Find out where GoLite shoes are sold near you via the store locater on the GoLite website. Or find them on websites like PlanetShoes.com or Amazon.com.

GoLite Lime Lite Shoes Put Paws on Your Feet

I try out a lot of travel shoes (and wear out a lot of travel shoes) in my search for what will work when the rubber hits the road. Or the cobblestones. Or the trail rocks.

The best shoes can perform well in all these circumstances, and still look good at happy hour. Like these new Lime Lite shoes from GoLite Footwear.

“Now those are cool,” was the comment from my jaded other half when I came back from the Outdoor Retailers show and pulled these out.

Like many women, she’d rather tool around in uncomfortable shoes that look fab than to wear performance shoes that are too clunky.

These GoLite shoes manage to turn heads, putting them in a different league than most boring brown cross trainers, but they’ve also got some impressive innovations going on under the hood.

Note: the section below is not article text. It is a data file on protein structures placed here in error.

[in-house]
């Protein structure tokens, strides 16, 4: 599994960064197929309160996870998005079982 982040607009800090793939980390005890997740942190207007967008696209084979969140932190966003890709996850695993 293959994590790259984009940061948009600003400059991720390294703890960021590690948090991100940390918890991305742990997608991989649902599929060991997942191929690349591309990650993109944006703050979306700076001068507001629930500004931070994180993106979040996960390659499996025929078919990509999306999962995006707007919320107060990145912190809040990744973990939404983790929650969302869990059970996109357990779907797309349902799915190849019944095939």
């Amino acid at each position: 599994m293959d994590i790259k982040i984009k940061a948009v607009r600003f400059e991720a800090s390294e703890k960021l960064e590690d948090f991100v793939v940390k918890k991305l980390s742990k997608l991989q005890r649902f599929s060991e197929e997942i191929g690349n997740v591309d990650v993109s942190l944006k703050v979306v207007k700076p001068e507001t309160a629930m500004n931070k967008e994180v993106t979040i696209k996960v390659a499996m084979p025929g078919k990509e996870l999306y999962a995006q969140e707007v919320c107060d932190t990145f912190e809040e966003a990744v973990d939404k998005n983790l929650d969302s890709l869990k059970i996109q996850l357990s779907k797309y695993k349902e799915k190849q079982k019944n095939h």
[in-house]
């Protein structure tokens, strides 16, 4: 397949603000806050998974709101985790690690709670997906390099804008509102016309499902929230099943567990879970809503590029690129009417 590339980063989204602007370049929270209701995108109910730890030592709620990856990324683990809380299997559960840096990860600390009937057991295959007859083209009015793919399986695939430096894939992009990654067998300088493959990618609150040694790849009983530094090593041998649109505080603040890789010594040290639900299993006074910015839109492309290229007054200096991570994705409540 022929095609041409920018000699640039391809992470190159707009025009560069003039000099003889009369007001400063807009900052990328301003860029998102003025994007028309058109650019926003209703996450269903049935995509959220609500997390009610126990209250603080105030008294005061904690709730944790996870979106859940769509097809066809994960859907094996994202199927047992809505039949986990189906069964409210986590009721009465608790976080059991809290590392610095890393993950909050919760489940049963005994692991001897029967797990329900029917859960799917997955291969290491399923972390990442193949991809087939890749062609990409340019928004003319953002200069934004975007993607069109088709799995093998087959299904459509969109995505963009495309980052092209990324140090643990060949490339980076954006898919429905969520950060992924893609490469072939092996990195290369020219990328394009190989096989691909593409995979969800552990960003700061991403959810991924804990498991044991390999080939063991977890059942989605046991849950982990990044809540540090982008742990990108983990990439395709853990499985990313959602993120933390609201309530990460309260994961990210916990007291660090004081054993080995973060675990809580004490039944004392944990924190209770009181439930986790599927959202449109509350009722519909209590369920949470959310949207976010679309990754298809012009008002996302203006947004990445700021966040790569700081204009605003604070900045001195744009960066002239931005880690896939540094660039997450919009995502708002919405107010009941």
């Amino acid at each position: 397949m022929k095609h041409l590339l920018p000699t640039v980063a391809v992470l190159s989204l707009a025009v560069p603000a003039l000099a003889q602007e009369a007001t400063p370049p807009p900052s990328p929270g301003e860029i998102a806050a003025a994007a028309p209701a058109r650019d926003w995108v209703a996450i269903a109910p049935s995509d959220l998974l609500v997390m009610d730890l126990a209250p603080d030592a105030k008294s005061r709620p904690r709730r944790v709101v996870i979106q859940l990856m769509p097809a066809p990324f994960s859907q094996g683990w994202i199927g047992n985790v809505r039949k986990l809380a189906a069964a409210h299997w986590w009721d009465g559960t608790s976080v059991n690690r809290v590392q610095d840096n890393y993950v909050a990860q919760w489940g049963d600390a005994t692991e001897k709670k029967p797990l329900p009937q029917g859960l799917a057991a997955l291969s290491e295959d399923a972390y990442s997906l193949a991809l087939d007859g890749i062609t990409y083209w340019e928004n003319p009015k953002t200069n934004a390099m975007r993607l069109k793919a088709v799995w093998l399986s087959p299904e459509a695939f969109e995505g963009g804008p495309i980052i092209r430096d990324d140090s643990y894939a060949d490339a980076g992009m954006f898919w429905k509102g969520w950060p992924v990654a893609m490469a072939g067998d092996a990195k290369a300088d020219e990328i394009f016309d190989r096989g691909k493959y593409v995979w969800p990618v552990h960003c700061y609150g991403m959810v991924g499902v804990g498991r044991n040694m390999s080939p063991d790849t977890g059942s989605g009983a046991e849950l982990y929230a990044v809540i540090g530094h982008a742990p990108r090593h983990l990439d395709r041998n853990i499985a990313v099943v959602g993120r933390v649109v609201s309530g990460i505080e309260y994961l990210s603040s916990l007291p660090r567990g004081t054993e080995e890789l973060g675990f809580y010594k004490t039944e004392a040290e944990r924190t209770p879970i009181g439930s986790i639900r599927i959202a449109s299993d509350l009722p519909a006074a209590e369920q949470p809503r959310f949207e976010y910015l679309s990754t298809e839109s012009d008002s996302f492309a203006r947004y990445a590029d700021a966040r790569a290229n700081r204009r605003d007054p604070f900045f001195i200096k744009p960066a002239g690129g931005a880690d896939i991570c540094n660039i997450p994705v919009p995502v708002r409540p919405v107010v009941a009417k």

The first one is how the sole is set up, with pyramid-style rubber lugs on the bottom on top of a soft sole that gives easily. This is supposedly modeled after how an animal’s paws work, a trait we lost long ago in our evolutionary development.

I don’t know what this softness means in the long term after months or years of solid use, but for now anyway I’m loving it.

To test these out in real world conditions I took them on a three-mile hike through the woods, over rocks, over roots, and through the mud. I also wore them around the mean city streets and even spent a day on a convention hall floor with them.